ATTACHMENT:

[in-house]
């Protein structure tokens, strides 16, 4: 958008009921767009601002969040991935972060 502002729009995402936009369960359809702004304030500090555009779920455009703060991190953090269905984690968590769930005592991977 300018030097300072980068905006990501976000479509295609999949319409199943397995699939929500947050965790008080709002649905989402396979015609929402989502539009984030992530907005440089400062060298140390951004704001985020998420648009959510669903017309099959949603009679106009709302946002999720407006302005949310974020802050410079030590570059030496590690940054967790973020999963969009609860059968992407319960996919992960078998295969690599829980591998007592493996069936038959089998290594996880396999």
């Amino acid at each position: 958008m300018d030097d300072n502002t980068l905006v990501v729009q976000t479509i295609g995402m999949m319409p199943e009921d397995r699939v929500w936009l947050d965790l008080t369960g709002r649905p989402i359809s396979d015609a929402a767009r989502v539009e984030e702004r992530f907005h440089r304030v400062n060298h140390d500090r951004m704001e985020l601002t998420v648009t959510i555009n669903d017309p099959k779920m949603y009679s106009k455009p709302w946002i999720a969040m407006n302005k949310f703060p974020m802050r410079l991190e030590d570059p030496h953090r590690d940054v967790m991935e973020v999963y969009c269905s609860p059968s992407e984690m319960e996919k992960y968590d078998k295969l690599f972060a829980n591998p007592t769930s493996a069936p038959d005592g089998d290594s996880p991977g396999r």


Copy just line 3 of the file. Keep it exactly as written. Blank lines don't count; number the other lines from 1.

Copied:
């Amino acid at each position: 958008m300018d030097d300072n502002t980068l905006v990501v729009q976000t479509i295609g995402m999949m319409p199943e009921d397995r699939v929500w936009l947050d965790l008080t369960g709002r649905p989402i359809s396979d015609a929402a767009r989502v539009e984030e702004r992530f907005h440089r304030v400062n060298h140390d500090r951004m704001e985020l601002t998420v648009t959510i555009n669903d017309p099959k779920m949603y009679s106009k455009p709302w946002i999720a969040m407006n302005k949310f703060p974020m802050r410079l991190e030590d570059p030496h953090r590690d940054v967790m991935e973020v999963y969009c269905s609860p059968s992407e984690m319960e996919k992960y968590d078998k295969l690599f972060a829980n591998p007592t769930s493996a069936p038959d005592g089998d290594s996880p991977g396999r």